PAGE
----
During World War II, Lydia Sims moved from Newark, New Jersey, to Spokane with her husband, James Sims, an Army Air Force soldier stationed at Geiger Airfield. At the end of the war, the Sims family decided to remain in Spokane. For 10 years they lived in the Garden Springs housing project, a complex in west Spokane inhabited primarily by former military families. There they raised their sons, James McCormick and twins Ron and Donald. Lydia Sims’s political views were strongly influenced by racial discrimination, which she vehemently opposed. In the 1960s, as a student at Eastern Washington University, she participated in a movement to desegregate schools in Cheney, Washington. Later, she served on the state’s Human Rights Coalition, the League of Women Voters, the Human Rights Council, and the Washington State Advisory Committee of the U.S. Civil Rights Commission.
In the late 1960s, she became personnel director of the Spokane Community Action Council, an agency that managed Head Start and various community centers. In 1975 she became the city’s affirmative action specialist, and in 1976 joined the newly established Spokane City Affirmative Action Department. She was eventually appointed human resources director for the city of Spokane, the first African American department manager in that city’s history. In this position Sims helped African Americans, women, and other minority groups find opportunities in Spokane’s job market. In the 1980s, Sims became the first African American female branch president of the Spokane National Association for the Advancement of Colored People (NAACP).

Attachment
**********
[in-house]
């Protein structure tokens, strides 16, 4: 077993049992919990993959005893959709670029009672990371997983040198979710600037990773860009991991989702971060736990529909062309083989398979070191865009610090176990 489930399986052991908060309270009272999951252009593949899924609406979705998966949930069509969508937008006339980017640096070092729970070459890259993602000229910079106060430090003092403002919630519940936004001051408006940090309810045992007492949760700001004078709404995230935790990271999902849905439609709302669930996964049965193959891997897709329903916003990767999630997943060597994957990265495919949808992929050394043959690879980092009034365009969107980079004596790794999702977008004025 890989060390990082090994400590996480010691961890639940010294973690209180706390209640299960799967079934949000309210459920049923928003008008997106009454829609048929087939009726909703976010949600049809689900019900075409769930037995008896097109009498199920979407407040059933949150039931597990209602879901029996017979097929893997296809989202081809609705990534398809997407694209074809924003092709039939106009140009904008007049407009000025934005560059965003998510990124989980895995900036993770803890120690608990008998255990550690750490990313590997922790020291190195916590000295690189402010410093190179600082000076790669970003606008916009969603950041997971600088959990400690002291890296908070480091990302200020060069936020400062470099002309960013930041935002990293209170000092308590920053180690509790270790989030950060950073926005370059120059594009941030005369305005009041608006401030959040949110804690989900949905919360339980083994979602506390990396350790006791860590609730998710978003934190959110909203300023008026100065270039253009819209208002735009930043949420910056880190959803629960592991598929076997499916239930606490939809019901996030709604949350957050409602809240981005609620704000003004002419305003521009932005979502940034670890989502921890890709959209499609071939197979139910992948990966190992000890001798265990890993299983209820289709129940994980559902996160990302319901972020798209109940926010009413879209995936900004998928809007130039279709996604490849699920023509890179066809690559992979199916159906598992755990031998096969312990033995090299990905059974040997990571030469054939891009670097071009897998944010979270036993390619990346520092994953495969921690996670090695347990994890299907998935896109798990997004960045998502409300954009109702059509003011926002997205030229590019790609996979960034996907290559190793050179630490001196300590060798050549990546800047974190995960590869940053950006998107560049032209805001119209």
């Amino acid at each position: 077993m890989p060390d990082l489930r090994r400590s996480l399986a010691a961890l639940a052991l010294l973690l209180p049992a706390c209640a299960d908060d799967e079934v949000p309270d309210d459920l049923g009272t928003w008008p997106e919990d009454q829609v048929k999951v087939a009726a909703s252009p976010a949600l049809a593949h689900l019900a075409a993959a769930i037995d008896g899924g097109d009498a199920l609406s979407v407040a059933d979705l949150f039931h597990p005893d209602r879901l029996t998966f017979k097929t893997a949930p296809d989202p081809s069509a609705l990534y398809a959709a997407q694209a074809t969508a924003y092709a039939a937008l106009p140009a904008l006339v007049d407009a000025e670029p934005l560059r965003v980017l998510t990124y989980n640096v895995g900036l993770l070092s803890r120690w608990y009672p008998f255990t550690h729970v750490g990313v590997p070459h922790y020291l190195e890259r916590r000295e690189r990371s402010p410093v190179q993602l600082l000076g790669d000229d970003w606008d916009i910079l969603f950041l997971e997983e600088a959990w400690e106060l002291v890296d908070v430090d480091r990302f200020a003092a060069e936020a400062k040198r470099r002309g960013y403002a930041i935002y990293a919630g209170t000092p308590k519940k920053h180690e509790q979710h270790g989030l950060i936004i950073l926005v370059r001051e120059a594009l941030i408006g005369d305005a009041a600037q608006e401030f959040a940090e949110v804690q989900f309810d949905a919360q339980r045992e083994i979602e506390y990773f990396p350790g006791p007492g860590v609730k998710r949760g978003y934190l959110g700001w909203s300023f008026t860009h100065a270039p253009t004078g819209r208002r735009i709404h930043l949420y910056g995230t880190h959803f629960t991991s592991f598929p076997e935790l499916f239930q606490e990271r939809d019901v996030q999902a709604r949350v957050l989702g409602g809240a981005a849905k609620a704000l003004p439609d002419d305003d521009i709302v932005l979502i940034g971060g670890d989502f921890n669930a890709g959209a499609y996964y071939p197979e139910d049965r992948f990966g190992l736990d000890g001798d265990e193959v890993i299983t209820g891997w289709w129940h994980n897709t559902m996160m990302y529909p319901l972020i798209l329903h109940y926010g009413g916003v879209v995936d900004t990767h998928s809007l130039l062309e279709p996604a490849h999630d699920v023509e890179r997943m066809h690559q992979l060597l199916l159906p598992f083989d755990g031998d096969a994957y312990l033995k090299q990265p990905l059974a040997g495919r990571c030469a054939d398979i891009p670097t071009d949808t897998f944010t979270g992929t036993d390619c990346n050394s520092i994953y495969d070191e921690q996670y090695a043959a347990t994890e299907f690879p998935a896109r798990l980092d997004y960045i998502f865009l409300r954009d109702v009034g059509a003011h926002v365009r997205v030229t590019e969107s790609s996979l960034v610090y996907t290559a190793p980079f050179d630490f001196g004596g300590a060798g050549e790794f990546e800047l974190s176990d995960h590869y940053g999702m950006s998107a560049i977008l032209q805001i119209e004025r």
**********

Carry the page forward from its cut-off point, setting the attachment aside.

After serving in the military, James Sims, who had a bachelor’s degree from Lincoln University and a master’s in history from Gonzaga University, applied for a position with the Washington state Office of Community Development. Although he excelled in the civil service exam for the position, the state denied Sims the job. Sims enlisted the help of renowned Spokane civil rights attorney Carl Maxey and sued the state.